So, to summarize, the compatibilist clings to the concept of the individual, which internalizes knowledge from outside and makes it his own, and uses it to influence actions, whereas the determinist either has no individual, or that individual is a passenger.
I think your distinction between compatibilists and determinists is problematic, as compatibilists *are* determinists.
If you have a hard time getting your head around compatiblism, an easy way to understand it is that a compatibilist would say a sophisticated robot has free will (although they may try to weasel out of that admission). For a compatibilist, free will is just a complex deterministic decision-making process. Entities can exercise free will if they are not coerced and if their decision-making process is otherwise functioning correctly.
Yeah, that fits with what I was trying to say, but I was going more for it being two different labels for people who hold the same idea about how the universe works, but from different points of view.
Compatibilists make the abstraction of an individual and say, “This is how we are,” while acknowledging that this isn’t how it is because an abstraction is necessarily now how it really is. Determinists say, “This is how it is,” but still use the abstraction anyway because it’s damn convenient.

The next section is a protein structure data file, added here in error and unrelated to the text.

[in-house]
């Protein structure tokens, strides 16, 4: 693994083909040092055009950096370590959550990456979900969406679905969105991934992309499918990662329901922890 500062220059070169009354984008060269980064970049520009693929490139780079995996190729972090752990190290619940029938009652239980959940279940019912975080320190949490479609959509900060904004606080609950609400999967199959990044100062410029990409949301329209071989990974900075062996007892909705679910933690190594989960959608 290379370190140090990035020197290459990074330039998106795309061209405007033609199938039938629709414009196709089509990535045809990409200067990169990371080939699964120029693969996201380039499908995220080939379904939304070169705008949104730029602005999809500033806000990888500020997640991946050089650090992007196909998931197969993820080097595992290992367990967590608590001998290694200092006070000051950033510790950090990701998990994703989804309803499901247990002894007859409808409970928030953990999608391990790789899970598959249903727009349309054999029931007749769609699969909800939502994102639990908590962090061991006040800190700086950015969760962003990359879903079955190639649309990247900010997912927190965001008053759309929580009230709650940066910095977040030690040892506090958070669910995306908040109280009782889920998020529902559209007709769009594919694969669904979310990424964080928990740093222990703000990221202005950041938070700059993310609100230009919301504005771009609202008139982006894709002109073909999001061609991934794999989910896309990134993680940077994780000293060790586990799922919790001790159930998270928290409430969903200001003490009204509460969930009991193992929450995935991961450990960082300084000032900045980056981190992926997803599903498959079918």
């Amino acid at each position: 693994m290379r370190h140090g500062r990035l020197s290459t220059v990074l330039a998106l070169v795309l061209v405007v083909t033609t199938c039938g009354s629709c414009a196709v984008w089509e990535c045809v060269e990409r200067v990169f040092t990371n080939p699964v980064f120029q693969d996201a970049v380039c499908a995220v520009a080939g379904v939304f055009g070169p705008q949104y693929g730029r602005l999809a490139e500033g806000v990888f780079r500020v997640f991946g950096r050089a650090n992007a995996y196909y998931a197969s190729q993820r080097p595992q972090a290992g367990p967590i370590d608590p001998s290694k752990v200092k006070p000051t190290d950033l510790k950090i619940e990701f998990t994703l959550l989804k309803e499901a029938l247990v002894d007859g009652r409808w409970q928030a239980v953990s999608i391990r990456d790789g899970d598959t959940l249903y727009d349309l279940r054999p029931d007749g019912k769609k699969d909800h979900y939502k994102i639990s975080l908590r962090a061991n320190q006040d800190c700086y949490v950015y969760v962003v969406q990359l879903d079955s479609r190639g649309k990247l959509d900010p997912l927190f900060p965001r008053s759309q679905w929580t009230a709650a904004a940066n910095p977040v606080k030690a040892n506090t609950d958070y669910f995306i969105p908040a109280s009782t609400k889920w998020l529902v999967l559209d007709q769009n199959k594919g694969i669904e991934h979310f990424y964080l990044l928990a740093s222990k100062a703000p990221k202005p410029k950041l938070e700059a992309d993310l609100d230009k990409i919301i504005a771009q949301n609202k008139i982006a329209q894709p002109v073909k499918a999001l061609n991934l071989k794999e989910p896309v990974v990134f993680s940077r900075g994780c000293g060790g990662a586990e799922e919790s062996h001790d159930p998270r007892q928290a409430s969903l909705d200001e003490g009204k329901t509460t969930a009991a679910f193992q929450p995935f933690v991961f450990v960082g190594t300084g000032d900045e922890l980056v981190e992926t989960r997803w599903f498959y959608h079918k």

The only real difference between the two would be in disciplining the individual versus correcting society.
An excellent comment. I do have to point out that an individual is more than the sum total of their experiences. They also have a nature, a genetic profile. We aren’t born blank slates.
But, along the lines of the concept of the individual, I don’t know anyone who doesn’t use that concept, even the most mad dog reductionists. Again, everything is an illusion, is emergent, including the self, if you drill down for enough. But is it then productive to dismiss those concepts from day to day life?
I chose not to include the genetics, because, if anything, it supports determinism.
Like you, I know of no one who does not use the concept of free will to go about their day to day life. Like I said above, it is damn convenient. But in this day and age, you have to ask yourself, is this person a product of our society, or should we hold him to blame? Should we hide this psychopath to keep him from harming others, or should we electrocute him in front of an audience? Are the poor at fault for their unemployment, or is society actively restricting the available options? I think the question of determinism is immediately relevant to how we live today. The abstraction is useful, yes, but ignoring the bits underneath the abstraction is actively harming us.